Immigration Battle Seems Heedless of Economic Boons to Americans

July 18, 2013 in Politics, Top News

Immigration Demonstrators at Capitol

Immigration demonstrators protest before the U.S. Capitol. Source: FIRM.

A bi-partisan effort in the U.S. Senate passed the “Border Security, Economic Opportunity, and Immigration Modernization Act” in a 68–32 vote June 27. The non-partisan Congressional Budget Office estimates S. 744 would serve to profit the American economy in a number of ways. It would also pave the way to citizenship for millions of undocumented persons in the U.S. and increase security along the Mexican border. Now that the bill moves to the House, Republican congressman are poised to stifle to bill on their own grounds.

“We’ll do our own bill, through regular order and it’ll be a bill that reflects the will of our majority and the people we represent,” House Speaker John Boehner (R-Ohio) said in a weekly meeting according to GOP aides.

Senator Marco Rubio (R-Fla.), one of the bill’s sponsors, said according to CNN, “No one should dispute [that] like every sovereign nation on this planet, we have a right to control who comes in. But unlike other countries, we are not afraid of people coming in here from other places.”

Former U.S. Secretary of Labor Robert Reich stated, “The battle over immigration reform is often about economic fear — fear that immigrants are hurting the economy for native born Americans.  But that fear is based on several economic myths:

“…while [immigrants] seek citizenship, undocumented workers will be required to pay into Social Security and Medicare even though they won’t be eligible for them. They’re also younger on average than the typical worker, so even when they’re citizens they’ll be paying into Social Security and Medicare far longer.”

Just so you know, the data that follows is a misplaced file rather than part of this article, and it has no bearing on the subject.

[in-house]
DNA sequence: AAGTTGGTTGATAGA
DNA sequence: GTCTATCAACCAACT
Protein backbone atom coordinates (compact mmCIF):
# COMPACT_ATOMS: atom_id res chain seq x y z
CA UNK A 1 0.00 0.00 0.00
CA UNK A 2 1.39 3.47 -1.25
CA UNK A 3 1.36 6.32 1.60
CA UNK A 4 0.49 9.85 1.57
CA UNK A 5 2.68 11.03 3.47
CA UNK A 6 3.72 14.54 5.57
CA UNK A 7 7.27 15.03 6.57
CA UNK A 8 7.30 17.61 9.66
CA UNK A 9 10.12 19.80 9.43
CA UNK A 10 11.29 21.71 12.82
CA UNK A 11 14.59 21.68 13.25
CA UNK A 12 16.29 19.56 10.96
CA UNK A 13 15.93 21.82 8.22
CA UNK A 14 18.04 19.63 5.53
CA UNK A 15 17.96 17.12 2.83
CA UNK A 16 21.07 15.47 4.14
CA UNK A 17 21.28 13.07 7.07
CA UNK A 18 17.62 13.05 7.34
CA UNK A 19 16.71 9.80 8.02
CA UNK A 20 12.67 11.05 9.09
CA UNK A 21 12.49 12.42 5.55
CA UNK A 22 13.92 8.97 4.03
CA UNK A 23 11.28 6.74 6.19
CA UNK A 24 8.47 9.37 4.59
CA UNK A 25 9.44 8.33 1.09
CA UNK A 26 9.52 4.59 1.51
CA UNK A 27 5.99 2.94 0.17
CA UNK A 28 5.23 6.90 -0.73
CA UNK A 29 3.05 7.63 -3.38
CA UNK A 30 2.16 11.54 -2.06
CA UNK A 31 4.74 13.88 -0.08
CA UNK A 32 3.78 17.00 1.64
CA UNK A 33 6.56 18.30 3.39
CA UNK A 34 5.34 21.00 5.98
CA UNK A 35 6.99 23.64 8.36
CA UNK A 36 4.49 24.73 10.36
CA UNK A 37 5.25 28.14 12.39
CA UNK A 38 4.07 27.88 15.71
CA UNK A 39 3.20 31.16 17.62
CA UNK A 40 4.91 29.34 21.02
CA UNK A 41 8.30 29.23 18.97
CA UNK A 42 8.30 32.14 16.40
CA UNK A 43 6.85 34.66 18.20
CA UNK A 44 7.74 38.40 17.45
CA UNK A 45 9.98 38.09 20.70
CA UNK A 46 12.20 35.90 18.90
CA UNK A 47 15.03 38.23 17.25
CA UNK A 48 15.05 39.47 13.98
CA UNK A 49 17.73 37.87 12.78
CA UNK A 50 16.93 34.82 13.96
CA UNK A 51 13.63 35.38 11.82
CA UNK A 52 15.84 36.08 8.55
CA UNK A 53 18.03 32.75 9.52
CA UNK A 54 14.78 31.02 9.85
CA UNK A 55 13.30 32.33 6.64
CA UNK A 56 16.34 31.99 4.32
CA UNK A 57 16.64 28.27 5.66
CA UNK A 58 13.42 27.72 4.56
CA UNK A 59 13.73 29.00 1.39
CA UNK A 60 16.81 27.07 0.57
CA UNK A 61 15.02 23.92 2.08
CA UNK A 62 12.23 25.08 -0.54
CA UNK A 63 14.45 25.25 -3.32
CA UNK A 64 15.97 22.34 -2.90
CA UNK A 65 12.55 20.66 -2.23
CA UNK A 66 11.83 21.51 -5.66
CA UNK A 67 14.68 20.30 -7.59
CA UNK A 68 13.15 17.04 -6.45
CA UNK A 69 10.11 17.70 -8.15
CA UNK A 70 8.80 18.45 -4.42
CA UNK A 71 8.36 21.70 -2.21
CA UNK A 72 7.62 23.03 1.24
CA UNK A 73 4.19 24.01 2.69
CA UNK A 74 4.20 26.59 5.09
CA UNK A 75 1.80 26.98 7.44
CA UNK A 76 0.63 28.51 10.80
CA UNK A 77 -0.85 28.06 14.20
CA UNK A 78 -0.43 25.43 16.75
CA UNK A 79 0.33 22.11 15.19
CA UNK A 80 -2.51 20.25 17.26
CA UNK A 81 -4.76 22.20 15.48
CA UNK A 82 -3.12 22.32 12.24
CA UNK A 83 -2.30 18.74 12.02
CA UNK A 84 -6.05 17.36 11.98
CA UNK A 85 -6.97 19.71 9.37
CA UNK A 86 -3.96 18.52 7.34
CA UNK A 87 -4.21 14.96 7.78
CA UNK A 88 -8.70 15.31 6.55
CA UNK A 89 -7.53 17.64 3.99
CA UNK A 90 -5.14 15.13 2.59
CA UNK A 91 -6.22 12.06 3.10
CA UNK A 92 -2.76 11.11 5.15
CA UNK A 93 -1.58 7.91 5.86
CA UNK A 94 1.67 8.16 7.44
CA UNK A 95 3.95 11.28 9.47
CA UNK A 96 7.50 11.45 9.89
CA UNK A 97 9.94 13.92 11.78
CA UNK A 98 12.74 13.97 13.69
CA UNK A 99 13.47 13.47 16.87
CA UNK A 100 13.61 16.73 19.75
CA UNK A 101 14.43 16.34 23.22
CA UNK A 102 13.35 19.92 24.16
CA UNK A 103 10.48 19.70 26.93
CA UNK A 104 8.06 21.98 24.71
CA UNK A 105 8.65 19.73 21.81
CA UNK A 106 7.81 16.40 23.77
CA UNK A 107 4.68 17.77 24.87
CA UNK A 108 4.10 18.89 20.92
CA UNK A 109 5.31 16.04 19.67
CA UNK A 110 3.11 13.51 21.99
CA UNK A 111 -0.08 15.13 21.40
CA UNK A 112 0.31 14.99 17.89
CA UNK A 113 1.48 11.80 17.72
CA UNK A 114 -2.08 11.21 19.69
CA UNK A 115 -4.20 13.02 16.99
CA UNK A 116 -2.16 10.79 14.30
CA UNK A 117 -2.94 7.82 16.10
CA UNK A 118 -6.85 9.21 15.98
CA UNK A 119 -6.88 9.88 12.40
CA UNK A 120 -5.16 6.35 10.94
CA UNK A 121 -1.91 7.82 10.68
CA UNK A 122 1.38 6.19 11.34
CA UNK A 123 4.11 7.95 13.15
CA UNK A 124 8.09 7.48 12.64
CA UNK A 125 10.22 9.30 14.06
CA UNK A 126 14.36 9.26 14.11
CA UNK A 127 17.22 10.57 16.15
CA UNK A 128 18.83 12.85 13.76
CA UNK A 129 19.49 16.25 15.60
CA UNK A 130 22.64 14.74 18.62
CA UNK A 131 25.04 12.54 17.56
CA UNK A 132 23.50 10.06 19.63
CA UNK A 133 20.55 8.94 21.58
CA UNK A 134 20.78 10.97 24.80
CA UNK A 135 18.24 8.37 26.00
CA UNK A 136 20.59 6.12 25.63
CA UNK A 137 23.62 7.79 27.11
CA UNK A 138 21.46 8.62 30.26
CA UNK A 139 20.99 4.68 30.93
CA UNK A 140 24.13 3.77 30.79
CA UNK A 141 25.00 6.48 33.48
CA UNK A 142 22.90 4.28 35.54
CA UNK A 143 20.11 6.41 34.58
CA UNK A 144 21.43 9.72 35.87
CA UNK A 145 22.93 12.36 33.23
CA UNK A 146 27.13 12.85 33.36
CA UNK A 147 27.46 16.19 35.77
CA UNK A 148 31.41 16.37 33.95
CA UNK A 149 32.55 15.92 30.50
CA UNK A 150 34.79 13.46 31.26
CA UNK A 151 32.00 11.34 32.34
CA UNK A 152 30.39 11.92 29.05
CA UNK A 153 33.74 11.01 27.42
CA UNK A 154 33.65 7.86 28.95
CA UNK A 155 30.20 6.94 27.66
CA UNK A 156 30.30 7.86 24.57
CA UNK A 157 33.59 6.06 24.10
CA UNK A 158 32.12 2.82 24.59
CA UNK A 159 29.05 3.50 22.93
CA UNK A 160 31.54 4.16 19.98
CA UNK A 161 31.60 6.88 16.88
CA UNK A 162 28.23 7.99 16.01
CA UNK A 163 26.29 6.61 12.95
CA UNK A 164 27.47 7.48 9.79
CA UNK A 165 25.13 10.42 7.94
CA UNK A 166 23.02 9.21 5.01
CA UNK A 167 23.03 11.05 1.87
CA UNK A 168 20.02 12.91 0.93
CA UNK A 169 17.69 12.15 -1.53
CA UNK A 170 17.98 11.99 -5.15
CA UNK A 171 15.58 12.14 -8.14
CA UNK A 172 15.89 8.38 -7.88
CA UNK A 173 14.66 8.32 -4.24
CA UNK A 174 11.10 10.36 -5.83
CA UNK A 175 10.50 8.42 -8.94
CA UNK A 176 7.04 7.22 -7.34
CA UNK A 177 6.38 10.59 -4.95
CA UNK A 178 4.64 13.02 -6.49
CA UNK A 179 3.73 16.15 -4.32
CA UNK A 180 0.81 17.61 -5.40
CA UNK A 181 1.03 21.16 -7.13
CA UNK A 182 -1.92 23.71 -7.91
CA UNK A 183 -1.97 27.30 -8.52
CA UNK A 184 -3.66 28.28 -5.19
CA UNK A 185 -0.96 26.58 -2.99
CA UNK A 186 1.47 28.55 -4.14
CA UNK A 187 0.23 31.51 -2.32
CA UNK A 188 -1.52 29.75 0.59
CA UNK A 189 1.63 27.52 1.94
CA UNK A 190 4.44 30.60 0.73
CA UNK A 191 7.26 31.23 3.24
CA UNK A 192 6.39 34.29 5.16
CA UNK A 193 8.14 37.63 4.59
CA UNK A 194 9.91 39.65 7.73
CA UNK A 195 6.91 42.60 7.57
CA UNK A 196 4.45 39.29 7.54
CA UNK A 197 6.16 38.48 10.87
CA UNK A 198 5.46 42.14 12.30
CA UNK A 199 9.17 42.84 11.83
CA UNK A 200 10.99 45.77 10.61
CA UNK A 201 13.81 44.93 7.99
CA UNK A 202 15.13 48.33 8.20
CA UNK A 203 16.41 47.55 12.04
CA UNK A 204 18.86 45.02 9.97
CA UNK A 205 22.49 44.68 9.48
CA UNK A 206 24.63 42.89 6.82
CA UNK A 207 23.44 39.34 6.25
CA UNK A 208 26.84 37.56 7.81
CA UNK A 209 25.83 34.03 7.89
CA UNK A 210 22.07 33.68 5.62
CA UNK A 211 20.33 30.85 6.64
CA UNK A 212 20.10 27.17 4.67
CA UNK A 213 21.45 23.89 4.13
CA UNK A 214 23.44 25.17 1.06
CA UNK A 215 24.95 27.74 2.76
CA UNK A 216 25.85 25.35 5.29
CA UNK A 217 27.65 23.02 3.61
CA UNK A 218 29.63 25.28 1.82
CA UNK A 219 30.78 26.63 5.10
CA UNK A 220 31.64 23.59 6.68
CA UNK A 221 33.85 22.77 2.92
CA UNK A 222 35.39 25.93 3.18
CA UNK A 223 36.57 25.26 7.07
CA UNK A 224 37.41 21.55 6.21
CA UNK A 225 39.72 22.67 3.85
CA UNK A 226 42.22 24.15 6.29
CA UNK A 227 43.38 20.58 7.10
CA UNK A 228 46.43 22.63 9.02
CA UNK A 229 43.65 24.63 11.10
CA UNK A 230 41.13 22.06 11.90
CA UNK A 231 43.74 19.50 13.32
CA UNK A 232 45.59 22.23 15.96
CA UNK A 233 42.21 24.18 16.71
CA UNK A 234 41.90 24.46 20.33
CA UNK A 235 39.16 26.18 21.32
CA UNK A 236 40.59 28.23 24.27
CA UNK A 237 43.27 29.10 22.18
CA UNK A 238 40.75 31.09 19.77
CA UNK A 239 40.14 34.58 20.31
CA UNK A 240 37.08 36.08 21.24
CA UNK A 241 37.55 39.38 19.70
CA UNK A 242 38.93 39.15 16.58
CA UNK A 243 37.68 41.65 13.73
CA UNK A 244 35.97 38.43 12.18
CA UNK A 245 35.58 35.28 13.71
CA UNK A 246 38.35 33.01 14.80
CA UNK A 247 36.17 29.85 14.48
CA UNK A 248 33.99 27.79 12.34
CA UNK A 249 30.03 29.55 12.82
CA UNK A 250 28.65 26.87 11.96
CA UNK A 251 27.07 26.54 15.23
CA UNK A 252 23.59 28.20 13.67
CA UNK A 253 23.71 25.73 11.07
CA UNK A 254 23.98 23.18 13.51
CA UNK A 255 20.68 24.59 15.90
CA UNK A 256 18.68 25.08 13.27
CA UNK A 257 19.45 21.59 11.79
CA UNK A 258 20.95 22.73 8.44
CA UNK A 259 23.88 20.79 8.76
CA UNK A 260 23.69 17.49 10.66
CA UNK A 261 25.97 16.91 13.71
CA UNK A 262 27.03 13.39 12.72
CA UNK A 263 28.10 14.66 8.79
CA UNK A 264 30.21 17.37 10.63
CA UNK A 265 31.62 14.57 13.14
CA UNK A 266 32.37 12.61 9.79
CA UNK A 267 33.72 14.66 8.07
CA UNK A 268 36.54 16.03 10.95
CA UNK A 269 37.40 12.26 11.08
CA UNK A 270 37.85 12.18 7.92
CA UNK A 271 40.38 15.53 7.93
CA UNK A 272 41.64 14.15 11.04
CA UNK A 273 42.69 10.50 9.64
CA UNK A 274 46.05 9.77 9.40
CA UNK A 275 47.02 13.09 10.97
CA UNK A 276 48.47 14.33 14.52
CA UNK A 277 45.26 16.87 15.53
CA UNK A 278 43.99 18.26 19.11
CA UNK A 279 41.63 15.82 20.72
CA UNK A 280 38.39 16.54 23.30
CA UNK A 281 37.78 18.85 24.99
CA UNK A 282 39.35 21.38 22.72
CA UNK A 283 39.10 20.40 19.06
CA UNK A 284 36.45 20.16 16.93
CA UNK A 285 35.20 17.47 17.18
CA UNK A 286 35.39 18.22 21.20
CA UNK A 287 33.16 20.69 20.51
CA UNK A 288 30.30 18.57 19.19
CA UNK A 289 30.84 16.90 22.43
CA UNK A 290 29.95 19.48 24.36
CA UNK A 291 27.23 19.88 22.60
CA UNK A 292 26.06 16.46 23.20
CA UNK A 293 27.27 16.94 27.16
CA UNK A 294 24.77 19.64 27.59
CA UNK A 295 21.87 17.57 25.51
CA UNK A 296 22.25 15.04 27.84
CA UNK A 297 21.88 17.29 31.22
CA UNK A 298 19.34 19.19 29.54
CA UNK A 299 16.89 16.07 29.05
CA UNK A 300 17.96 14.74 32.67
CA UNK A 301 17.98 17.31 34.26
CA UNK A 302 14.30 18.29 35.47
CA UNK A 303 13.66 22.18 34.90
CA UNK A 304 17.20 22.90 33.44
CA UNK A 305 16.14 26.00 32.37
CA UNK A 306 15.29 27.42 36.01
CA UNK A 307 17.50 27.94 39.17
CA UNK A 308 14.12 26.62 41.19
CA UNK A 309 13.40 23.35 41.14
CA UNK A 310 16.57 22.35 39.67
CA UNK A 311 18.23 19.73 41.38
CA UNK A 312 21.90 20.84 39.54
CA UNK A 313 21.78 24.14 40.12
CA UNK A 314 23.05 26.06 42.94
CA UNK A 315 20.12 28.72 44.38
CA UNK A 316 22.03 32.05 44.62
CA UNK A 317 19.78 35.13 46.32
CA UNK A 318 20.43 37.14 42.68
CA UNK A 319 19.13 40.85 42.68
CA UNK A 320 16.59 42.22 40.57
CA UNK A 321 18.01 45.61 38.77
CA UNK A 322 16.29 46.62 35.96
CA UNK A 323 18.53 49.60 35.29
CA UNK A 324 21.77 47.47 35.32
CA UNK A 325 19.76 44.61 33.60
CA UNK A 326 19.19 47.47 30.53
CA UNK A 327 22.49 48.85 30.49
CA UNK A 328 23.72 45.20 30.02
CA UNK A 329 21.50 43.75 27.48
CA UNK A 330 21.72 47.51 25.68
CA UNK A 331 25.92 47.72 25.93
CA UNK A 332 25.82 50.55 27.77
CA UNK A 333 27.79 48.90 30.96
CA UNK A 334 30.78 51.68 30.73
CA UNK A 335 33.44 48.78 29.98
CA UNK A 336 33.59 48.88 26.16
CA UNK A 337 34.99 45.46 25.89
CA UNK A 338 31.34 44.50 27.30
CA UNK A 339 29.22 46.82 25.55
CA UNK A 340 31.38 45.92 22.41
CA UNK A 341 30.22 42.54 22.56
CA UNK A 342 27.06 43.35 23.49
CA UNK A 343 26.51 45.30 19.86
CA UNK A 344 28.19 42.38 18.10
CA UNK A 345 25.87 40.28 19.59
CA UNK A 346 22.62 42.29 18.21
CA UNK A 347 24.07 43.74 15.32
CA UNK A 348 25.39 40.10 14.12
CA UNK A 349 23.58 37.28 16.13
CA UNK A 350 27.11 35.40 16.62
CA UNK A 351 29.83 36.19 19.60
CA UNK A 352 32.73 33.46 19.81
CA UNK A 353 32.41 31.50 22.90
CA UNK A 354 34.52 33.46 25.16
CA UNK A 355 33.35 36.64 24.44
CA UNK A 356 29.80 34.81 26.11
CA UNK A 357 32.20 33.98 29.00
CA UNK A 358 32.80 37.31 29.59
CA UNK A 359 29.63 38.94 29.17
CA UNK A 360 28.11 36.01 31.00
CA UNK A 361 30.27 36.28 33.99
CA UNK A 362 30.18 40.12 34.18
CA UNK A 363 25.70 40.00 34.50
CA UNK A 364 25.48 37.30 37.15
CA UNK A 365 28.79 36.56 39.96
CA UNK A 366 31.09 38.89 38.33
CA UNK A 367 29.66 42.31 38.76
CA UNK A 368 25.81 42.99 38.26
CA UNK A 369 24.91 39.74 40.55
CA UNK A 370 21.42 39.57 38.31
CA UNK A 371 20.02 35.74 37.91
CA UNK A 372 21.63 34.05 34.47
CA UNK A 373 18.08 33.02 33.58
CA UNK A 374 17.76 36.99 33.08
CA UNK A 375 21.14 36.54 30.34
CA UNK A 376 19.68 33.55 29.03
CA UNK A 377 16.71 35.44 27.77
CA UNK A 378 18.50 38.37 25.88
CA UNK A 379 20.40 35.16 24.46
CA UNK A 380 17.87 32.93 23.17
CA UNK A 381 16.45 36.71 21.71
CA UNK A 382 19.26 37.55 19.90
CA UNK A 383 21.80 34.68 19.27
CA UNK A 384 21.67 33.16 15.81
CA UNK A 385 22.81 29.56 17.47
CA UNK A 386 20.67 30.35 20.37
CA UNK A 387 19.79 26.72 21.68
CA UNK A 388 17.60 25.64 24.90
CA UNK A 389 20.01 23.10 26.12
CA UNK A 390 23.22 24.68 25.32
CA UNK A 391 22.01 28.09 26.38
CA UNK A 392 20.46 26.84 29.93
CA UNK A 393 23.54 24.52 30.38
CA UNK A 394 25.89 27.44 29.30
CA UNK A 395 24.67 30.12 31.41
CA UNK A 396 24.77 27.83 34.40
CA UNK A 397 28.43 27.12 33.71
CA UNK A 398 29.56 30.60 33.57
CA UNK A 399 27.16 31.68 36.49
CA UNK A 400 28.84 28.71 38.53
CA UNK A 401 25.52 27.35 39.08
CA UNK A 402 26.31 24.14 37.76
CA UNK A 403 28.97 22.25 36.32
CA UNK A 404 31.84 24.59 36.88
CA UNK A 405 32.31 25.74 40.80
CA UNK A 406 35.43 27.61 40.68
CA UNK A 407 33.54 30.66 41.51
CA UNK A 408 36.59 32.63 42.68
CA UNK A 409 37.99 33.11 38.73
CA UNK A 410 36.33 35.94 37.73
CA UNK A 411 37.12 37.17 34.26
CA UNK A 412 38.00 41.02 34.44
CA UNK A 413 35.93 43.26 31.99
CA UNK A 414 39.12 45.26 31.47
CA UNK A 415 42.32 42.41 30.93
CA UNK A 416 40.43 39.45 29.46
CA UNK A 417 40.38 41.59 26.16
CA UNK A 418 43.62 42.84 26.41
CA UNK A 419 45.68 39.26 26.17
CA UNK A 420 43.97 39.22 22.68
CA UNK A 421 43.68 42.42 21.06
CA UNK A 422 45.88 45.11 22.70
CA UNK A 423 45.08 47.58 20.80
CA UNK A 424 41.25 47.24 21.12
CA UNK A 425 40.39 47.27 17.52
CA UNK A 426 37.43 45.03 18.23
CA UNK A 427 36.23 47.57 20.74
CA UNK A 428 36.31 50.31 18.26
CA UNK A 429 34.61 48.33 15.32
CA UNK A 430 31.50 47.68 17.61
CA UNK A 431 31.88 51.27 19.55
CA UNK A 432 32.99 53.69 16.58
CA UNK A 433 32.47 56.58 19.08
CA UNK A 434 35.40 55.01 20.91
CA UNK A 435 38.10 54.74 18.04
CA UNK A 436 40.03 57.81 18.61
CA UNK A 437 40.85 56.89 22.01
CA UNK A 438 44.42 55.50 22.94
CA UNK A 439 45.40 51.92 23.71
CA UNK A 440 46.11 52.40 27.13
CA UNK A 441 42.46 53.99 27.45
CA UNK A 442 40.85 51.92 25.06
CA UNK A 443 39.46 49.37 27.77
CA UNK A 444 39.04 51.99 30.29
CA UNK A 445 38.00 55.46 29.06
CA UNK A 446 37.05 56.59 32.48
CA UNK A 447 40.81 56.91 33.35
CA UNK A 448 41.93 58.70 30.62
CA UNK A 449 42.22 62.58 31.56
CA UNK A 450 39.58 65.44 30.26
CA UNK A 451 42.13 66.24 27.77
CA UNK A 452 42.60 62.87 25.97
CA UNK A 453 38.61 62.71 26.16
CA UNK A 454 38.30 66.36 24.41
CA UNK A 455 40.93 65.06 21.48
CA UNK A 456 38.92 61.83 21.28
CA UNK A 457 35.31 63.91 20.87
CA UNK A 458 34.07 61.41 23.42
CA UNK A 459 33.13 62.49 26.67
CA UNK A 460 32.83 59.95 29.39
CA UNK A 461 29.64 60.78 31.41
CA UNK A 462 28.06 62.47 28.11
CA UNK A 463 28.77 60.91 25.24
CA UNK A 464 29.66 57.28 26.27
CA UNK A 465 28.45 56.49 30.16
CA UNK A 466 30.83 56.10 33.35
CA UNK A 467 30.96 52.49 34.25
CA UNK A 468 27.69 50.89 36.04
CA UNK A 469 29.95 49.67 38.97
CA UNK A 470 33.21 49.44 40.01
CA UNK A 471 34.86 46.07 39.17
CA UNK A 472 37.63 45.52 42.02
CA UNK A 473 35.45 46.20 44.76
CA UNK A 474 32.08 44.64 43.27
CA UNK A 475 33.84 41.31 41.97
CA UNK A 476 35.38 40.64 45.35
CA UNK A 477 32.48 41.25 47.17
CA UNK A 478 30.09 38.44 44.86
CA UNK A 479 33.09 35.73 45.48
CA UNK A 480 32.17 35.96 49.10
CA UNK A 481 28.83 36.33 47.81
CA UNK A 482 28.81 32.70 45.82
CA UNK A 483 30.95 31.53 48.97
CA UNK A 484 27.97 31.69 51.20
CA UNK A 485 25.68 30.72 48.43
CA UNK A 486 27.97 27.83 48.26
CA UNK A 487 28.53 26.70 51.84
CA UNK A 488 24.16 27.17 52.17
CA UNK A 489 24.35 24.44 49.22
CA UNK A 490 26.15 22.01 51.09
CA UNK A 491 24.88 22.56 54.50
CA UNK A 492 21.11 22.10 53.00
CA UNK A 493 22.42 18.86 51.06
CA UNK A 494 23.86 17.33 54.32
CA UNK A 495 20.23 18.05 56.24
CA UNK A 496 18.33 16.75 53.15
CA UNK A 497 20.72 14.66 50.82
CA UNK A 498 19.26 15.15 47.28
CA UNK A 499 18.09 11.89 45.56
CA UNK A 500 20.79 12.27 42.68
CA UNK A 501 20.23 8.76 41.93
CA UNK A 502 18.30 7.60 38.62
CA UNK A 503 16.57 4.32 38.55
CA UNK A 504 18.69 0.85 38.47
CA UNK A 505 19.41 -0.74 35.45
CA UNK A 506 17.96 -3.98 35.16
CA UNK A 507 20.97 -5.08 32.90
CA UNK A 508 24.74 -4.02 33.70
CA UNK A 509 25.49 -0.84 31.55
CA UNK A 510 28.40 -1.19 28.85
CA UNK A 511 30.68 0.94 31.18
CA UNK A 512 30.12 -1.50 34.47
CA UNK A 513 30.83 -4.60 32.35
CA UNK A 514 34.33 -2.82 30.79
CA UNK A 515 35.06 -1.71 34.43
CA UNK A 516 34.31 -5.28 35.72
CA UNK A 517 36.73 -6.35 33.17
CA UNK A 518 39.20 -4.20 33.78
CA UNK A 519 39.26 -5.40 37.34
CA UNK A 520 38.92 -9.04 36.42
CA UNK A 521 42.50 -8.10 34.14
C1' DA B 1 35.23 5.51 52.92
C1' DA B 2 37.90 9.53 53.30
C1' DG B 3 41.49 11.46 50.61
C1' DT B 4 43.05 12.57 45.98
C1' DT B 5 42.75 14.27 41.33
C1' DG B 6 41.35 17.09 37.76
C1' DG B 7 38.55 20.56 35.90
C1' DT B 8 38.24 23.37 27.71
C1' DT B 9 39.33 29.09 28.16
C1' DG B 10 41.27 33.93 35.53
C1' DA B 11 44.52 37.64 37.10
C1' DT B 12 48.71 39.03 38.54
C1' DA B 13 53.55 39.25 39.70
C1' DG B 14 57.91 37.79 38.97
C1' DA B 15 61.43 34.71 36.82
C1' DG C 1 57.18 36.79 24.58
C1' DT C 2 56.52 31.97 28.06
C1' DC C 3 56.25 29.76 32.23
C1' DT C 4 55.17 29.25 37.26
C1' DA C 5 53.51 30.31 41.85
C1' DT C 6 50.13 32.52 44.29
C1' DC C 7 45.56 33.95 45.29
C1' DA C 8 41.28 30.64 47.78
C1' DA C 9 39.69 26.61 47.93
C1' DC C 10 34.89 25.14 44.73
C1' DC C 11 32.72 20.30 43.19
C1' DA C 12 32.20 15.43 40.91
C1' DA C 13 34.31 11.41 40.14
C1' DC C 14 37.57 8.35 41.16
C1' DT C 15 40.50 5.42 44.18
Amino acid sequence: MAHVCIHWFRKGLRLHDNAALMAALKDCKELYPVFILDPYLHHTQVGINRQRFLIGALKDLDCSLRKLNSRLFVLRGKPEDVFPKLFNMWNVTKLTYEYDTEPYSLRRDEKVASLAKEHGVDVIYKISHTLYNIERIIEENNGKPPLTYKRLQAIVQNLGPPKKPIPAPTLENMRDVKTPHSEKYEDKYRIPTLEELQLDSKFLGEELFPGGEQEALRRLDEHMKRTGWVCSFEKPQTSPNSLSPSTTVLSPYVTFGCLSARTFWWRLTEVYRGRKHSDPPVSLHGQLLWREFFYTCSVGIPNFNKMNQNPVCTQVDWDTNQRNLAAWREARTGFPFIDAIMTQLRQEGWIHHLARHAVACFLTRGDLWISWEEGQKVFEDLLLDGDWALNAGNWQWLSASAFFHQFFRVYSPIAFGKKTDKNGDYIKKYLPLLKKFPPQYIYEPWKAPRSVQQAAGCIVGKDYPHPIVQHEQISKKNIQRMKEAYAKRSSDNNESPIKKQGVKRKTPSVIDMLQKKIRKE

Reich goes on to explain the number of jobs in the U.S. is not fixed, but will continue to grow along with the economy. The American population is also becoming senior-heavy. It currently takes three workers to support every retiree, as opposed to five 40 years ago. He postulates no economy can survive two workers doing that job. Younger workers are simply a necessity to a vital economy he calculates.

The CBO surmises proposed immigration reform would promote the economy, create jobs and reduce the federal deficit. They estimate the gross domestic product of the U.S. would increase 3.3 percent by 2023 and 5.4 percent by 2033, resulting in $1.4 trillion total economic growth. Requiring employers to include off-the-books workers on the tax rolls would also increase revenues by $850 billion in the same timeframe.


The summary and full report by the CBO is available here, along with supporting documents.